Do you know whether the chair you are sitting on actually exists?
At first glance, it seems like a silly question, but — as my correspondent pointed out — the truth is considerably more complex. There could be some sort of force field combined with signals sent to our brains, showing us (and letting us “sit” upon) chairs that aren’t really here. To take it even a step further, our “brains” could be soaking in a nutrient bath in an entirely different universe, with a giant computer feeding us “information” from a multi-sensory virtual reality simulation.
Most of us will begrudgingly acknowledge that this all could possibly be true, but don’t really care. My correspondent, however, wants to recognize G-d to a greater extent than our level of knowledge that the chair exists — suddenly making this a matter of genuine concern.
To the best of my understanding, that level of understanding G-d falls in the realm of what even Moshe was unable to “see.” In the Talmud Chagiga 13a (quoted in Rabbi Moshe Chaim Luzzatto’s Da’as Tevunos, Section 34), it says “what is wondrous beyond you, do not seek.” There are areas in understanding of G-d and G-d’s Attributes that we are supposed to delve into, and understand to the best of our ability — and others that are simply beyond human comprehension. The Malbim says that we are incapable of understanding G-d through His essence, but only through His actions. Our minds are incapable of seeing beyond how G-d interacts with the world, because we are limited by the physical world. So we must take as axiomatic that what our senses deliver to us does, by and large, reflect physical reality, and work from there.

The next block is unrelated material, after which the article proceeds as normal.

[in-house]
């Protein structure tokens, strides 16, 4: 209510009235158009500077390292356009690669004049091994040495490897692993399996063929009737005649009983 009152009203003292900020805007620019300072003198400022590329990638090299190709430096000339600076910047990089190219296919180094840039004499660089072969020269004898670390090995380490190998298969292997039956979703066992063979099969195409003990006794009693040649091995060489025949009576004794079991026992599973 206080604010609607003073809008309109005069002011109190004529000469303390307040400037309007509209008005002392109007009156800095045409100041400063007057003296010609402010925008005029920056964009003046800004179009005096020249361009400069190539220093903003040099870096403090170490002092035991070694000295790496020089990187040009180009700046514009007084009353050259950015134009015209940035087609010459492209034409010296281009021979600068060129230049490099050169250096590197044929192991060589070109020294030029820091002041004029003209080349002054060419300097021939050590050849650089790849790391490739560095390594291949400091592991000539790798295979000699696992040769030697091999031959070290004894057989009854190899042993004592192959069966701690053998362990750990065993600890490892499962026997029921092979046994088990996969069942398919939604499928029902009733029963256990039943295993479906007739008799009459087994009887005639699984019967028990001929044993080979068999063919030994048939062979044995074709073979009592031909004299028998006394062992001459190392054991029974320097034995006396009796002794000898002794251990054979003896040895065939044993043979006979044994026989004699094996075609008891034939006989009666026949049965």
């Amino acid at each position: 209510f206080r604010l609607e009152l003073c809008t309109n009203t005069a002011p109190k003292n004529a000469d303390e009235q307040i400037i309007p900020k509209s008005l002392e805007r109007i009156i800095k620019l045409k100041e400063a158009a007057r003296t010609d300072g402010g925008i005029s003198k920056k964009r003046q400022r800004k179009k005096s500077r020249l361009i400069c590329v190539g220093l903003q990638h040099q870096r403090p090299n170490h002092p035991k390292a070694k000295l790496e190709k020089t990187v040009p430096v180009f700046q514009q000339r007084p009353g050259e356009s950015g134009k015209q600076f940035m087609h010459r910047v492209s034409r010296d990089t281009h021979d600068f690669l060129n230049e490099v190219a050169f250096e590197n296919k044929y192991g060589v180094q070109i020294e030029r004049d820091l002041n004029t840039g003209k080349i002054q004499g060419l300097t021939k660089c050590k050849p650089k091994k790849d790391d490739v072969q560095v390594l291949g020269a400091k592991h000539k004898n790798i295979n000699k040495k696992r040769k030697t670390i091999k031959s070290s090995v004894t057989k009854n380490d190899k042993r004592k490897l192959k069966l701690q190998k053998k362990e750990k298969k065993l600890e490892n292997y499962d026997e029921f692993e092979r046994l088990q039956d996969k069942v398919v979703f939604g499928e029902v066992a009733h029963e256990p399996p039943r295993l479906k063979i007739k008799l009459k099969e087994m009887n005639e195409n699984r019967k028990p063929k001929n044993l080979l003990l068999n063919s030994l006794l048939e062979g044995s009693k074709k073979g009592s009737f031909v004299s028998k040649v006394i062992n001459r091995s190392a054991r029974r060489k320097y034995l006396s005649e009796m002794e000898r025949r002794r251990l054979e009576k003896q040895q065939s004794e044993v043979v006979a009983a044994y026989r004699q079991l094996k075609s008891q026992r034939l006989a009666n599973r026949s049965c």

At the same time, those who subscribe to the Torah’s vision of the world must recognize how strong my correspondent’s point really is. The Torah tells us that this is Olam HaSheker — a “false world.” We are in a virtual reality simulation. The “computer” is feeding us a series of tests to see how well we respond, and the Torah gives us the tools to answer correctly to each one.
The virtual reality simulator is an excellent modern paradigm for the concept of Olam HaSheker. What is around us is ephemeral. It seems extremely real, because we see only that delivered by the VR helmet and gloves we wear.
It’s possible to play a video game many different ways, aiming for different goals. We can focus on how many levels we pass, or on how many opponents we vanquish, or on how pretty the color patterns are in the corner of the screen. But when it’s time to take off the gear and step out of the game, the tournament authorities score by points — not by any of those other things we might have considered important while under the helmet.
With Yom Kippur rapidly approaching, it’s time to get our minds back in the game.